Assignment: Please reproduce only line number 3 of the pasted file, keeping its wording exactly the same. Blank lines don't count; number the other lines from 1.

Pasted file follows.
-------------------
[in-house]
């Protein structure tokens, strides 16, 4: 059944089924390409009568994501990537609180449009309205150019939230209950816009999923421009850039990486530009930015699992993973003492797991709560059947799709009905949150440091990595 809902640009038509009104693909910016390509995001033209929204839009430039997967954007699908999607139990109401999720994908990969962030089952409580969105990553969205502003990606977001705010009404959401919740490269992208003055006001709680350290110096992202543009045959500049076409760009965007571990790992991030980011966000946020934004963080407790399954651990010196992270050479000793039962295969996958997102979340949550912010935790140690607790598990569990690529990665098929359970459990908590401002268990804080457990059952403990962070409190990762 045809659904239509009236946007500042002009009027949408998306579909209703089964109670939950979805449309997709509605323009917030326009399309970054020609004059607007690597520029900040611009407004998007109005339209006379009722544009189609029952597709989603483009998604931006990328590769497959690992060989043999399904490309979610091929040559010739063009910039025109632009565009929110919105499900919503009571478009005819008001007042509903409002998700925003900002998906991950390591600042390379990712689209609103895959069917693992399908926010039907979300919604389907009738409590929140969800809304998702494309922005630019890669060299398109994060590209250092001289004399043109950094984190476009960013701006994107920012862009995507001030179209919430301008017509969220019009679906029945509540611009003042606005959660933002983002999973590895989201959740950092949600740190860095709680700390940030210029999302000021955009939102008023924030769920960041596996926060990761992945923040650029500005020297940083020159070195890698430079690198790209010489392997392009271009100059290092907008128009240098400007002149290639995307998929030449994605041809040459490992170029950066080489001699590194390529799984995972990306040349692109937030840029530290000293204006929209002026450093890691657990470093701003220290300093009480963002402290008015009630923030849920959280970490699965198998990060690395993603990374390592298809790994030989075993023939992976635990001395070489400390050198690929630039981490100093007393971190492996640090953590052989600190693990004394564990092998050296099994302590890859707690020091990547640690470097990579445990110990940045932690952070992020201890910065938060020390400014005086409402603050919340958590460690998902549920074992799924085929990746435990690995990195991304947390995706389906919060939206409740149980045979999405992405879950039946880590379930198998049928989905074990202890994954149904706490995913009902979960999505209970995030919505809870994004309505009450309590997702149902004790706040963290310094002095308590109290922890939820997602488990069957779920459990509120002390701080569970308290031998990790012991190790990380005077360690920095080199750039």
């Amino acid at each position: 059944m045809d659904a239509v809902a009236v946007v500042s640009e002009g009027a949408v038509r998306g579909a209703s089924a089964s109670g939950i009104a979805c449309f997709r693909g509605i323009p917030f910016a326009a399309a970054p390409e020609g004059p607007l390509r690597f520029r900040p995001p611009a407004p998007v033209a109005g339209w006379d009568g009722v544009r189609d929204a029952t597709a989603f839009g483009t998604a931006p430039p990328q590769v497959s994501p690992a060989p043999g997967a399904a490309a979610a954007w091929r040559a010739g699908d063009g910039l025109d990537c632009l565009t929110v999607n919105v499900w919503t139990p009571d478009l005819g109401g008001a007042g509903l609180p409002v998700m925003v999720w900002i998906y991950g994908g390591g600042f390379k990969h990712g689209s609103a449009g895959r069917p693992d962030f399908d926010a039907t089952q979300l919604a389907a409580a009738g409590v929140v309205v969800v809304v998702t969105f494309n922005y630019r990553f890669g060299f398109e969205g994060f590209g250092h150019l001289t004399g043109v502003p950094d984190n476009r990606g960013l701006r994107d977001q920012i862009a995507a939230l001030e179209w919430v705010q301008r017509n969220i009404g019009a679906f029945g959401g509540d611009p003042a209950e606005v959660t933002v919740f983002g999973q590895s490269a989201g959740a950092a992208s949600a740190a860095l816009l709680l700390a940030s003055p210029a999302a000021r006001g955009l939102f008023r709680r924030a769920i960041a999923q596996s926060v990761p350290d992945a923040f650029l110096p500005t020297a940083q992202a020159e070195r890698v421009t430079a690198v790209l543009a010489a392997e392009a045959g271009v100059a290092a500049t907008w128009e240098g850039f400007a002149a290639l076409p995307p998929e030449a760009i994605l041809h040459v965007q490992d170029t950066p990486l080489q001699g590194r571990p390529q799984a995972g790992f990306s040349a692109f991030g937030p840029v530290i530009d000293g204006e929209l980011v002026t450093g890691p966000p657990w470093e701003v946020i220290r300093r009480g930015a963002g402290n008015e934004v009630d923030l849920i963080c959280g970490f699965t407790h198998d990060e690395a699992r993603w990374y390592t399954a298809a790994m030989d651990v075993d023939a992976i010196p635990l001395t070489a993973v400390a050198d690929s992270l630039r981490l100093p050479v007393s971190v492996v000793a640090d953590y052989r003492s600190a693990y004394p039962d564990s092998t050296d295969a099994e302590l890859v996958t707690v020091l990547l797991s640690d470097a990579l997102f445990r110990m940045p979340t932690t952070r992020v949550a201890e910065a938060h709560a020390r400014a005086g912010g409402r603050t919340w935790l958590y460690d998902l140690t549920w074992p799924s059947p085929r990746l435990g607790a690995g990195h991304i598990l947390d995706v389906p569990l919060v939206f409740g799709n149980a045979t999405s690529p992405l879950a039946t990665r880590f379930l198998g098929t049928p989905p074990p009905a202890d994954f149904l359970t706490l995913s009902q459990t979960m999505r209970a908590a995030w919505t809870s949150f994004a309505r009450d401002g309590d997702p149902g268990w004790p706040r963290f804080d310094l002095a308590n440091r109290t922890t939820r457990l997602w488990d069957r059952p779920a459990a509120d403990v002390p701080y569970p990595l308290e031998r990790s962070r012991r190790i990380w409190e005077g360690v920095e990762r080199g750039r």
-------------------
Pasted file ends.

């Amino acid at each position: 059944m045809d659904a239509v809902a009236v946007v500042s640009e002009g009027a949408v038509r998306g579909a209703s089924a089964s109670g939950i009104a979805c449309f997709r693909g509605i323009p917030f910016a326009a399309a970054p390409e020609g004059p607007l390509r690597f520029r900040p995001p611009a407004p998007v033209a109005g339209w006379d009568g009722v544009r189609d929204a029952t597709a989603f839009g483009t998604a931006p430039p990328q590769v497959s994501p690992a060989p043999g997967a399904a490309a979610a954007w091929r040559a010739g699908d063009g910039l025109d990537c632009l565009t929110v999607n919105v499900w919503t139990p009571d478009l005819g109401g008001a007042g509903l609180p409002v998700m925003v999720w900002i998906y991950g994908g390591g600042f390379k990969h990712g689209s609103a449009g895959r069917p693992d962030f399908d926010a039907t089952q979300l919604a389907a409580a009738g409590v929140v309205v969800v809304v998702t969105f494309n922005y630019r990553f890669g060299f398109e969205g994060f590209g250092h150019l001289t004399g043109v502003p950094d984190n476009r990606g960013l701006r994107d977001q920012i862009a995507a939230l001030e179209w919430v705010q301008r017509n969220i009404g019009a679906f029945g959401g509540d611009p003042a209950e606005v959660t933002v919740f983002g999973q590895s490269a989201g959740a950092a992208s949600a740190a860095l816009l709680l700390a940030s003055p210029a999302a000021r006001g955009l939102f008023r709680r924030a769920i960041a999923q596996s926060v990761p350290d992945a923040f650029l110096p500005t020297a940083q992202a020159e070195r890698v421009t430079a690198v790209l543009a010489a392997e392009a045959g271009v100059a290092a500049t907008w128009e240098g850039f400007a002149a290639l076409p995307p998929e030449a760009i994605l041809h040459v965007q490992d170029t950066p990486l080489q001699g590194r571990p390529q799984a995972g790992f990306s040349a692109f991030g937030p840029v530290i530009d000293g204006e929209l980011v002026t450093g890691p966000p657990w470093e701003v946020i220290r300093r009480g930015a963002g402290n008015e934004v009630d923030l849920i963080c959280g970490f699965t407790h198998d990060e690395a699992r993603w990374y390592t399954a298809a790994m030989d651990v075993d023939a992976i010196p635990l001395t070489a993973v400390a050198d690929s992270l630039r981490l100093p050479v007393s971190v492996v000793a640090d953590y052989r003492s600190a693990y004394p039962d564990s092998t050296d295969a099994e302590l890859v996958t707690v020091l990547l797991s640690d470097a990579l997102f445990r110990m940045p979340t932690t952070r992020v949550a201890e910065a938060h709560a020390r400014a005086g912010g409402r603050t919340w935790l958590y460690d998902l140690t549920w074992p799924s059947p085929r990746l435990g607790a690995g990195h991304i598990l947390d995706v389906p569990l919060v939206f409740g799709n149980a045979t999405s690529p992405l879950a039946t990665r880590f379930l198998g098929t049928p989905p074990p009905a202890d994954f149904l359970t706490l995913s009902q459990t979960m999505r209970a908590a995030w919505t809870s949150f994004a309505r009450d401002g309590d997702p149902g268990w004790p706040r963290f804080d310094l002095a308590n440091r109290t922890t939820r457990l997602w488990d069957r059952p779920a459990a509120d403990v002390p701080y569970p990595l308290e031998r990790s962070r012991r190790i990380w409190e005077g360690v920095e990762r080199g750039r």